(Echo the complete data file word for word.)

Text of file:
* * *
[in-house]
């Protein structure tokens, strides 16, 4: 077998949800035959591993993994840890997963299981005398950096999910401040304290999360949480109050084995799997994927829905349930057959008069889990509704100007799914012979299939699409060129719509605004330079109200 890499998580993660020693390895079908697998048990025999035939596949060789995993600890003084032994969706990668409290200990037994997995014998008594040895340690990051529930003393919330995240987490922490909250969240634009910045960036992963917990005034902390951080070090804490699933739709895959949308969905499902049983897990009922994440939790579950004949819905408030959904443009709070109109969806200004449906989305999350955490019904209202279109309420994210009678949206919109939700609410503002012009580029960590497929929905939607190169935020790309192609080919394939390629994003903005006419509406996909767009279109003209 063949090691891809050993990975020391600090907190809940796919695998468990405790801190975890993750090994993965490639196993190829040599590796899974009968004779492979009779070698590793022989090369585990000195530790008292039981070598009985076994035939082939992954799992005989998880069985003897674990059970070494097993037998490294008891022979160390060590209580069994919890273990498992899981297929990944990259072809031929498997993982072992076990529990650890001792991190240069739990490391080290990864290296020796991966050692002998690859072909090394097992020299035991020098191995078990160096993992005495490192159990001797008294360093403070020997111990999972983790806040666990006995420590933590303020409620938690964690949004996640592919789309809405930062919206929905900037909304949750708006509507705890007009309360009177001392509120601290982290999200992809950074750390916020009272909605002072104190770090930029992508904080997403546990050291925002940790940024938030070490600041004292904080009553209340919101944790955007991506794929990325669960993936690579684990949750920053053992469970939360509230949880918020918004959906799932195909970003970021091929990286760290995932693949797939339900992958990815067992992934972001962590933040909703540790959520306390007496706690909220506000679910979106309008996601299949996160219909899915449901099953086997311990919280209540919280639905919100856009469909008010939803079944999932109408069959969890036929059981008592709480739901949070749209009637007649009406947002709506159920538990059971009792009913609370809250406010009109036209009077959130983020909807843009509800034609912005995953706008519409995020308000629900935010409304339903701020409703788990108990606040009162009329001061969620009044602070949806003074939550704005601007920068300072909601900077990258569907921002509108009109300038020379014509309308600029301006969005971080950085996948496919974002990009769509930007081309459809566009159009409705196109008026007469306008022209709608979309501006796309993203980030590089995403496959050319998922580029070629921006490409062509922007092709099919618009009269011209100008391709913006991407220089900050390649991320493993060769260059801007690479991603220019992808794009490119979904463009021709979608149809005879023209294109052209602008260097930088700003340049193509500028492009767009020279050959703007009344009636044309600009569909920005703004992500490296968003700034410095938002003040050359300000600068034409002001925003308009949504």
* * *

[in-house]
């Protein structure tokens, strides 16, 4: 077998949800035959591993993994840890997963299981005398950096999910401040304290999360949480109050084995799997994927829905349930057959008069889990509704100007799914012979299939699409060129719509605004330079109200 890499998580993660020693390895079908697998048990025999035939596949060789995993600890003084032994969706990668409290200990037994997995014998008594040895340690990051529930003393919330995240987490922490909250969240634009910045960036992963917990005034902390951080070090804490699933739709895959949308969905499902049983897990009922994440939790579950004949819905408030959904443009709070109109969806200004449906989305999350955490019904209202279109309420994210009678949206919109939700609410503002012009580029960590497929929905939607190169935020790309192609080919394939390629994003903005006419509406996909767009279109003209 063949090691891809050993990975020391600090907190809940796919695998468990405790801190975890993750090994993965490639196993190829040599590796899974009968004779492979009779070698590793022989090369585990000195530790008292039981070598009985076994035939082939992954799992005989998880069985003897674990059970070494097993037998490294008891022979160390060590209580069994919890273990498992899981297929990944990259072809031929498997993982072992076990529990650890001792991190240069739990490391080290990864290296020796991966050692002998690859072909090394097992020299035991020098191995078990160096993992005495490192159990001797008294360093403070020997111990999972983790806040666990006995420590933590303020409620938690964690949004996640592919789309809405930062919206929905900037909304949750708006509507705890007009309360009177001392509120601290982290999200992809950074750390916020009272909605002072104190770090930029992508904080997403546990050291925002940790940024938030070490600041004292904080009553209340919101944790955007991506794929990325669960993936690579684990949750920053053992469970939360509230949880918020918004959906799932195909970003970021091929990286760290995932693949797939339900992958990815067992992934972001962590933040909703540790959520306390007496706690909220506000679910979106309008996601299949996160219909899915449901099953086997311990919280209540919280639905919100856009469909008010939803079944999932109408069959969890036929059981008592709480739901949070749209009637007649009406947002709506159920538990059971009792009913609370809250406010009109036209009077959130983020909807843009509800034609912005995953706008519409995020308000629900935010409304339903701020409703788990108990606040009162009329001061969620009044602070949806003074939550704005601007920068300072909601900077990258569907921002509108009109300038020379014509309308600029301006969005971080950085996948496919974002990009769509930007081309459809566009159009409705196109008026007469306008022209709608979309501006796309993203980030590089995403496959050319998922580029070629921006490409062509922007092709099919618009009269011209100008391709913006991407220089900050390649991320493993060769260059801007690479991603220019992808794009490119979904463009021709979608149809005879023209294109052209602008260097930088700003340049193509500028492009767009020279050959703007009344009636044309600009569909920005703004992500490296968003700034410095938002003040050359300000600068034409002001925003308009949504």